Dan Gillmor is a BoingBoing guest-blogger.
Far earlier than anyone in his position in the recent past, former VP Dick Cheney has gone on the attack against the new administration. His anti-Obama remarks the other night, prompted by a CNN interviewer, essentially accused the new president of deliberately making the country less safe. Salon's Glenn Greenwald captures the nauseating way some Washington journalists have rushed to defend Cheney from the well-earned disdain his comments elicited from Obama's press spokesman.
Journalists love to depict themselves as hard-nosed, rambunctious, ornery adversaries of establishment orthodoxies and political power. The reality is the opposite: there simply is no class of people more reverent of the political establishment and more devoted to protecting and defending its prerogatives. Of all people, journalists ought to be embarrassed to publicly play the role of decorum enforcers when it comes to how the politically powerful are treated. They should be the last ones -- not the first ones -- demanding that controversial political figures be treated with the type of profound reverence typically reserved for religious leaders and monarchs. Identically, in the most minimally healthy political culture, high political leaders would be the least entitled, not the most entitled, to be shielded from cutting political criticism.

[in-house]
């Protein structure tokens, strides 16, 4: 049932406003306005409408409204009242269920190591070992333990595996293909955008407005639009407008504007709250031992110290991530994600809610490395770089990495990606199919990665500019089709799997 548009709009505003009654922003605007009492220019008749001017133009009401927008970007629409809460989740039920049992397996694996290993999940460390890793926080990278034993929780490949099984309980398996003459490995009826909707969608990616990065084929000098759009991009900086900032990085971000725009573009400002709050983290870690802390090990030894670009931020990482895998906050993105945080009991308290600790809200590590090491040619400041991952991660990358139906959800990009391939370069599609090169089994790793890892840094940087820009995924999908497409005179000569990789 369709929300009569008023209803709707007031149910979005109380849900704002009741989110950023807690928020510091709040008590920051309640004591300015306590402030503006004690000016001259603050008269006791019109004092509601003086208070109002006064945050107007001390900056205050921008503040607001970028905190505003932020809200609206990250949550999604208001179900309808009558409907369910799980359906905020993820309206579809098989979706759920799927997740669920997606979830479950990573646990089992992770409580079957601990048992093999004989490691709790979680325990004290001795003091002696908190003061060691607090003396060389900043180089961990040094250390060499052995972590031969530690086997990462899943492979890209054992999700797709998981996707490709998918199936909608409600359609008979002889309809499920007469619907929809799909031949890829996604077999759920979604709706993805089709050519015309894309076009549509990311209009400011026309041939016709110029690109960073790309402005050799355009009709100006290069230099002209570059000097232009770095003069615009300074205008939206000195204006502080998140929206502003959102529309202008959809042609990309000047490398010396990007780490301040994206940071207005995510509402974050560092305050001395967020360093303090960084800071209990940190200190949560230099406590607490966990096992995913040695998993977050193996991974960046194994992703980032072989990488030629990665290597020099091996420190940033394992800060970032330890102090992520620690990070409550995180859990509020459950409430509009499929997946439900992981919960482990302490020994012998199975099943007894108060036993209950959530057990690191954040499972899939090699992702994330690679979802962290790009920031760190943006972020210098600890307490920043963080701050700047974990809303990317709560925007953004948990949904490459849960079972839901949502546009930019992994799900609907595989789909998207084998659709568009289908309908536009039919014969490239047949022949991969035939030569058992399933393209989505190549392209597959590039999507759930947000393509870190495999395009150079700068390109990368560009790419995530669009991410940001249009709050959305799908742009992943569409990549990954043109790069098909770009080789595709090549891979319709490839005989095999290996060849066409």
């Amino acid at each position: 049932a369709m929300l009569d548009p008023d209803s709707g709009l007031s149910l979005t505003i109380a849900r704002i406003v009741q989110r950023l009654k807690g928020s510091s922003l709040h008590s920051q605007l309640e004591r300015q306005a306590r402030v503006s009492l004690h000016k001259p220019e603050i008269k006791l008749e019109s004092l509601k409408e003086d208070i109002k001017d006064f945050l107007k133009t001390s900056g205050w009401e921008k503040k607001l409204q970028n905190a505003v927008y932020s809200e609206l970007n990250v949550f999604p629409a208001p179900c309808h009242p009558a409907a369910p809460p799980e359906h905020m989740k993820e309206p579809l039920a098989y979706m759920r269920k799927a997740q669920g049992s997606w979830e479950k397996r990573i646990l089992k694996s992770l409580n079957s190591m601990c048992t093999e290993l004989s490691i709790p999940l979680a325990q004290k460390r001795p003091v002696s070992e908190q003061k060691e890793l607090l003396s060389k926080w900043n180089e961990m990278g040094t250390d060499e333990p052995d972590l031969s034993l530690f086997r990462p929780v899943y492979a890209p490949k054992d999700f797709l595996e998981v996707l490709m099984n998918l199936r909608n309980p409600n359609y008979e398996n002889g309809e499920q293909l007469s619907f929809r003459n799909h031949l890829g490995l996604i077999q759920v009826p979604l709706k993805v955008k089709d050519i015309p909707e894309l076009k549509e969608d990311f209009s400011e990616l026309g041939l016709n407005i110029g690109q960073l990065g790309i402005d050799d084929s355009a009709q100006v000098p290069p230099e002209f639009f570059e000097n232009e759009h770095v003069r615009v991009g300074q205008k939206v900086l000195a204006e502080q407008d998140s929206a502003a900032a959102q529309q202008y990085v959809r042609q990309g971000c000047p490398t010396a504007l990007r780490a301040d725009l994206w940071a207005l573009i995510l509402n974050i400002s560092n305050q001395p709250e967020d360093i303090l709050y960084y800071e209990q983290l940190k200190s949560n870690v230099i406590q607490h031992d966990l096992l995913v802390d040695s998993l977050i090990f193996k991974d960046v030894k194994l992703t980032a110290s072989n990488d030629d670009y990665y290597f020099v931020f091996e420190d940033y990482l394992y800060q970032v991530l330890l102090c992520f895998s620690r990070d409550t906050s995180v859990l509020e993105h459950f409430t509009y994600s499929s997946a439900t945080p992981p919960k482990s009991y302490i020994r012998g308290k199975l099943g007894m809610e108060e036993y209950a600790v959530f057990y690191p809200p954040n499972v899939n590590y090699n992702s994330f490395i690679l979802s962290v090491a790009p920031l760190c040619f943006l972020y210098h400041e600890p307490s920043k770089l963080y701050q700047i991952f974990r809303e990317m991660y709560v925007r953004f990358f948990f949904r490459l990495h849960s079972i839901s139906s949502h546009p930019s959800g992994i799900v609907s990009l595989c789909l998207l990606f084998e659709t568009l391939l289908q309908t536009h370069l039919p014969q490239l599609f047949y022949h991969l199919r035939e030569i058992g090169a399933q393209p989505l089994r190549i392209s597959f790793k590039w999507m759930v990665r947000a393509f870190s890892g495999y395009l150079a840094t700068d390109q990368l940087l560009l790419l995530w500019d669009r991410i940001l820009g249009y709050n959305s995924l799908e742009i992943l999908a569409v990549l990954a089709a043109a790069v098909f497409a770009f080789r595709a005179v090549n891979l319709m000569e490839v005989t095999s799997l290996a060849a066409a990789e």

The worst of this is the irony-free zone journalists have created for themselves. Unlike Greenwald, they offer not a shred of context, failing to note the unprecedented (at least in the modern era) way Cheney attacked so early in the new administration.
The Washington press corps continues to embarrass itself.
(Photo by omniNate via Flickr)